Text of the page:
BREAKING: Central campus buildings evacuated due to bomb threat

I just heard this announced on WCHL. The Daily Tar Heel web site has the scoop, in spite of being turned out of their office in the Union:

9:45 p.m., SUNDAY, FEBRUARY 15 -- The student union, Davis Library and the Undergraduate Library were evacuated Sunday night due to a bomb threat. The Daily Tar Heel office was also evacuated. According to witness reports, police are informing students to stay away from the Pit. Police came into Davis Library and told Lindy Beyer, assistant night supervisor, that there was a "credible threat." She announced over the intercom that library patrons should evacuate, but did not announce the bomb threat. Beyers said she can not be sure if the library is empty at this time. The police are currently sweeping the Pit with dogs. We will continue to update this story as we get new information.

- Daily Tar Heel: Union, Davis Library evacuated, 2/15/08

Obviously, we'll have to wait and see whether this turns out to be as dangerous as it seems. I certainly hope it's a false alarm.  Either way it's a test of UNC's emergency response systems, which don't seem to be responding so far, eg: says all systems are normal. They may be waiting for validation of the threat, which was apparently received through an anonymous phone call.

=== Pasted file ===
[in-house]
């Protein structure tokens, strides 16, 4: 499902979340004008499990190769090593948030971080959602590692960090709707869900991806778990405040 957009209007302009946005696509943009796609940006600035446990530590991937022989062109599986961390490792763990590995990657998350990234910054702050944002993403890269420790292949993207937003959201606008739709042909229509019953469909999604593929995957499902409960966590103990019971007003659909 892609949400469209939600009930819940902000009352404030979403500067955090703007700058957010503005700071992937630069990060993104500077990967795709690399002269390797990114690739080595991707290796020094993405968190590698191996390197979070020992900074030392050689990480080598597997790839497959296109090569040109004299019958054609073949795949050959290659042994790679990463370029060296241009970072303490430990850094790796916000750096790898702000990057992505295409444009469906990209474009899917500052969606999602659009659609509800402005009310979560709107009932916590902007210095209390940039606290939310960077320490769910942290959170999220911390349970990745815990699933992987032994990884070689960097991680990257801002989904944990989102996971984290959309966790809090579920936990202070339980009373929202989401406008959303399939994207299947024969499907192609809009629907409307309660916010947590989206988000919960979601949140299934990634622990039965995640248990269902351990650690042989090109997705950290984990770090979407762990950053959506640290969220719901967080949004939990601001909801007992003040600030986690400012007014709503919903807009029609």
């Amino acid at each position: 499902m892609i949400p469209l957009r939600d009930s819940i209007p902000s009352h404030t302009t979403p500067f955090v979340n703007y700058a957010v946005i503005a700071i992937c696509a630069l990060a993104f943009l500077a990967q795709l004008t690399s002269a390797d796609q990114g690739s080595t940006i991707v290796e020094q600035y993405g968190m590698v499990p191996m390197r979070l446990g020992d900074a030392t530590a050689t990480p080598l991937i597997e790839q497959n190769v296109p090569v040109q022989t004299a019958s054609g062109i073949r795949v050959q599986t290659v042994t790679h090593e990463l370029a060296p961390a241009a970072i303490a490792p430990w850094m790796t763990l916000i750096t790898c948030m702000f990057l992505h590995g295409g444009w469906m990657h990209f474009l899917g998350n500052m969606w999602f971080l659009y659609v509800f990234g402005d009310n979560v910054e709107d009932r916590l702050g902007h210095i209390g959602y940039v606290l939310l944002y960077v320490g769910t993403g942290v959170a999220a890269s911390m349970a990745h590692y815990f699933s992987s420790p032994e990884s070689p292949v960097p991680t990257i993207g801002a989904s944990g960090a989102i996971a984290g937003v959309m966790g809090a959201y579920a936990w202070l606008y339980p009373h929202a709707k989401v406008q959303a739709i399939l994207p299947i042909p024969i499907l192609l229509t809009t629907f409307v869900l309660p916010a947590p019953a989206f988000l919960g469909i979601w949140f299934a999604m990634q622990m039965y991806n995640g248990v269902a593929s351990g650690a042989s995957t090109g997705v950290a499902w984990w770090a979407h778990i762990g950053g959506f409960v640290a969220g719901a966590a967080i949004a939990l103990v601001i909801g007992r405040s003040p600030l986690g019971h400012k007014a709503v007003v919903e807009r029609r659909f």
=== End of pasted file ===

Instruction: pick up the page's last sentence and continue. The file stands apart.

Apparently WCHL is carrying an interview with Randy Young of UNC Public Safety on the air right now, but I am not near a radio. The Alert Carolina web site (which is also tied in to a cell phone network and the famous sirens) now has this update (and nothing more):

UNC Public Safety investigated a bomb threat late Sunday night and secured the area around the Pit as a precaution. Updates will be posted to the Alert Carolina website.

Just so folks know: The all-clear was given sometime last night.  No bomb was found.

As an idle question, I noted from a number of friends that they didn't get a text message on their phone until well after the area was "secured."  It seems to me that if a threat is imminent, folks should be notified forthwith.  What gives?Were the folks in charge merely slow to hit the send button?  Perhaps they deemed it necessary to substantiate the threat first.  Okay, "they're" the officials with the most up-to-date information, so I'll buy that reasoning as at least valid.On the other hand, I personally will get text messages hours or days after someone sent it -- and those aren't emergencies or university affiliated.  If an emergency message is sent, what kind of duty does the texting service incur to guarantee prompt delivery?Either way, an emergency usually refers to a sudden or immediate risk ... is prompt delivery not a priority?  What's the rational, excuse, or problem?

Today's DTH states that the bomb threat was to the Sociology department chair, Howard Aldrich. You can listen to the 911 recording here.


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